Due to continued economic uncertainty around the world, empathy has never been in such high demand.
As the 2016 Empathy Index shows, empathy is more important to a successful business than it has ever been before. In today’s business world, empathy strongly correlates to growth, productivity, and earnings per employee.
The annual Empathy Index seeks to answer this question: Which companies are successfully creating and fostering empathetic cultures, and which are not?
Companies that create strong empathetic cultures are ones that retain the nicest people, create environments where diverse and open-minded teams thrive, and ultimately reap the greatest financial rewards.
Empathy was down into five categories: ethics, leadership, company culture, brand perception and public messaging through social media.
Some of the metrics used, which are publicly available, include CEO approval ratings from employees, gender ratio on boards, and the number of accounting infractions and other scandals. This year, a new metric was added: carbon, or how environmentally conscious the company is.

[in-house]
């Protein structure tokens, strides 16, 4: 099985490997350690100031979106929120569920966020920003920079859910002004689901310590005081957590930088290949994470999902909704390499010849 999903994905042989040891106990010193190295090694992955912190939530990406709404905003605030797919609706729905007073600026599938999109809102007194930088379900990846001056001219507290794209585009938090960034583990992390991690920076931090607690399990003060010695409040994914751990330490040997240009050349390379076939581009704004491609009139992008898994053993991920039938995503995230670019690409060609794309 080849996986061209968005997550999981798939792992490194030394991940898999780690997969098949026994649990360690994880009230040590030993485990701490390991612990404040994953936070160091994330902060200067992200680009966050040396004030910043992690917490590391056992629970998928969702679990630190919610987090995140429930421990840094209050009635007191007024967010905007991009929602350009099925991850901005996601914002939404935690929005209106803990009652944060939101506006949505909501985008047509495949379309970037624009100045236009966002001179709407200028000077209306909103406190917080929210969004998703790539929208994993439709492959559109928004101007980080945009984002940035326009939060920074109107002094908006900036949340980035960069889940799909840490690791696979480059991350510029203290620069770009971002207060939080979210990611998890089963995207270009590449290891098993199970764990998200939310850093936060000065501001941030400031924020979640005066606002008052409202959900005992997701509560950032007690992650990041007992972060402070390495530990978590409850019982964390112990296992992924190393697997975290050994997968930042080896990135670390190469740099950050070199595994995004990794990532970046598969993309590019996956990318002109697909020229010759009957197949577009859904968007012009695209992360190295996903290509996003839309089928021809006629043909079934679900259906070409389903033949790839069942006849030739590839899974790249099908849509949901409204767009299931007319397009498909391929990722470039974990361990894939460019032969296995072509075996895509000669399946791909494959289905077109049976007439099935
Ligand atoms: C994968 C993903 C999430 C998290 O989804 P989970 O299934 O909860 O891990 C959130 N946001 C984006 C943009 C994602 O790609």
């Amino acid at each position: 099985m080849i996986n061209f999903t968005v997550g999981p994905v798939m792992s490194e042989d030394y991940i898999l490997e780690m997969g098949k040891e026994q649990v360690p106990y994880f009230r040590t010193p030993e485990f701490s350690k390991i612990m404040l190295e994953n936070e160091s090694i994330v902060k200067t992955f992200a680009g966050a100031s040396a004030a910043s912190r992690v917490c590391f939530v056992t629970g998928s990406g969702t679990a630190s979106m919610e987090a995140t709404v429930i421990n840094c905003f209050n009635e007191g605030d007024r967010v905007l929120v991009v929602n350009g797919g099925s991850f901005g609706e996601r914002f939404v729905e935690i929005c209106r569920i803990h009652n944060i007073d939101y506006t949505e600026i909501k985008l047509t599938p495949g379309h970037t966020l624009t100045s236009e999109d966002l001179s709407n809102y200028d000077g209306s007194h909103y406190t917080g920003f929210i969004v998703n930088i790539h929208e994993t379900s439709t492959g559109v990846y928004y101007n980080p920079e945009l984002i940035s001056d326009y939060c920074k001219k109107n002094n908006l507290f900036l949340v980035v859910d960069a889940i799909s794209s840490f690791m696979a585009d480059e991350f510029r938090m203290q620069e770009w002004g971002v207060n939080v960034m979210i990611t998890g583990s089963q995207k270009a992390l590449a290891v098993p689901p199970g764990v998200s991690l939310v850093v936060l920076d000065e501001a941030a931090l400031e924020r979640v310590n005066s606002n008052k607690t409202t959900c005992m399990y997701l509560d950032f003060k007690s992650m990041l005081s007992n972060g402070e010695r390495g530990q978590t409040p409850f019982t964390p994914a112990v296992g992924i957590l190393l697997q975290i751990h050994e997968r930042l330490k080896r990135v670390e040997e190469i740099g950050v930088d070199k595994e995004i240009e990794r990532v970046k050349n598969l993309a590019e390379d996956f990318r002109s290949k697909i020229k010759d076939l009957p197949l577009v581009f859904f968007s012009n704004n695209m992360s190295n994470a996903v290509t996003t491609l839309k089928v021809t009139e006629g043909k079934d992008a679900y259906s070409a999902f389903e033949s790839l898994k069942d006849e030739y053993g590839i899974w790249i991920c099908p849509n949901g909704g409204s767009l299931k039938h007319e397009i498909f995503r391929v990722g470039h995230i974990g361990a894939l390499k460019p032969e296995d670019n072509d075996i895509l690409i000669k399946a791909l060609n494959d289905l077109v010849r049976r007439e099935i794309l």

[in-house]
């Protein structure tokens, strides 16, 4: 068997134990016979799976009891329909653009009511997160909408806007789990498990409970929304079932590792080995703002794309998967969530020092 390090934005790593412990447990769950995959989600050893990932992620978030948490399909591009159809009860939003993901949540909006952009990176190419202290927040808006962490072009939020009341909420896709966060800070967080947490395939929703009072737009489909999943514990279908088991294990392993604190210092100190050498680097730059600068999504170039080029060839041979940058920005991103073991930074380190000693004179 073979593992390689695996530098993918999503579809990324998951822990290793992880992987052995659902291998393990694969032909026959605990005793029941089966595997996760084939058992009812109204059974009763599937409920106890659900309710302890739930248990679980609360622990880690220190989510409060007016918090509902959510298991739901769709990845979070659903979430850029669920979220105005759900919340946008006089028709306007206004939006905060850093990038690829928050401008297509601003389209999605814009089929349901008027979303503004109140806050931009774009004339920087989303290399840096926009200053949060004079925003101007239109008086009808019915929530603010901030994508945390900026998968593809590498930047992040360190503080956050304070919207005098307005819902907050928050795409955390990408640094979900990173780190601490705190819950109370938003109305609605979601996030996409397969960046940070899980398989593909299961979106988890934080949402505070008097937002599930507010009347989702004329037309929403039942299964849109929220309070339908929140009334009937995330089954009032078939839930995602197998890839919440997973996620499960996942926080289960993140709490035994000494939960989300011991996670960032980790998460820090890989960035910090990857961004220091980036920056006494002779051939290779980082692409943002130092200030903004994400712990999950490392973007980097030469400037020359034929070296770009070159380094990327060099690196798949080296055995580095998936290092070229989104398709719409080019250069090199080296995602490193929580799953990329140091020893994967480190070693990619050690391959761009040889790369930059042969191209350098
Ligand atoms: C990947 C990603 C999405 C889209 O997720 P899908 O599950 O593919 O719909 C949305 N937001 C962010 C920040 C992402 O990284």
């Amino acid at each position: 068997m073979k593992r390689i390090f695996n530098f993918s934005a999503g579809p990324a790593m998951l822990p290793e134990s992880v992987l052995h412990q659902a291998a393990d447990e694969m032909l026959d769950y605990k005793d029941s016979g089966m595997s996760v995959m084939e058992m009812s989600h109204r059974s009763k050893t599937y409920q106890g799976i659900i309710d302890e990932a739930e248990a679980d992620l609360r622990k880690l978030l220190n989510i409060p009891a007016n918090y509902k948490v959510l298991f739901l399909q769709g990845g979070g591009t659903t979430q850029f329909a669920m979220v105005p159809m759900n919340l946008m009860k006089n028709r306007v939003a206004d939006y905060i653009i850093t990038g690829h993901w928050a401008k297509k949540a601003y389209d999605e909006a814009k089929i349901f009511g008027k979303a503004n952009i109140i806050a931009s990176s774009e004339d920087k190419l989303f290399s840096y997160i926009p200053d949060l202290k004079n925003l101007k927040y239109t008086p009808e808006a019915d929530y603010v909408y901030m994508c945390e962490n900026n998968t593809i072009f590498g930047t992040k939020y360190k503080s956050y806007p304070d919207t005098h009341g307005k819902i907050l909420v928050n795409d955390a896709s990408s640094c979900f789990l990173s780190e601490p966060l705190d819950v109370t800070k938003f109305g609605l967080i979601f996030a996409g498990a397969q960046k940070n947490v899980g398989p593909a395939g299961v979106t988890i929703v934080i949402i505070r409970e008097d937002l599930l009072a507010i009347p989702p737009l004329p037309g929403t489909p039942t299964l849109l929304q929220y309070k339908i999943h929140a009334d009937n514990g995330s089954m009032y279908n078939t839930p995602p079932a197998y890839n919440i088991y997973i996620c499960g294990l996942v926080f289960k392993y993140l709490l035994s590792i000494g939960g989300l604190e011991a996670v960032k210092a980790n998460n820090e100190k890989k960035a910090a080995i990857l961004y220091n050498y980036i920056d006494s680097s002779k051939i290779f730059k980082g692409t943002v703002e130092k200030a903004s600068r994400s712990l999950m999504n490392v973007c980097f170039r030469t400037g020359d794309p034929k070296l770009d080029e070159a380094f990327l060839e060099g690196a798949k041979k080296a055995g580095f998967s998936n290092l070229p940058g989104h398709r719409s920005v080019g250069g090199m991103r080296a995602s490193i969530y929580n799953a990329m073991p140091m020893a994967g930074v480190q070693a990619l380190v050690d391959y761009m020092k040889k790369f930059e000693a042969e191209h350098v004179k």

The financial information came from S&P Capital IQ, and the employee information came from Glassdoor.com. The study also analyzed over 2 million tweets from Sept. 27 to Oct. 16, 2016. In a new source of qualitative data added this year, the leaders of the World Economic Forum’s Young Global Leaders were asked to rate the companies’ morality.
The Empathy Index focuses on global companies. Unfortunately, due to a lack of public information, it was not possible to include companies from China in the survey.
The top 10 companies in the Empathy Index 2015 increased in value more than twice as much as the bottom 10. They also generated 50 percent more earnings than the bottom 10, as defined by market capitalization. A strong 80 percent correlation was found between departments with higher empathetic value and those with high performers.
The Index results found empathy is correlated with ethics, and any ethical failure on a company’s part can prove costly. This is best reflected by the Deutsche Bank’s sharp drop from 40th place in the 2015 Index to the 110th place in this year’s Index, and Wells Fargo plummeting from 20th place in 2015 to 130th place in 2016. Both of these falls from grace come in light of the two banks’ recent scandals and poor brand perception.
Meanwhile, the tech sector continues to lead the ranking in high empathetic value, now accounting for an even greater share of the top 10 with 60% value in 2016 compared to last year’s 50% value. Facebook usurped Microsoft as the number one most empathetic tech company, owing to its focus on improving its internal culture and the introduction of the Empathy Lab.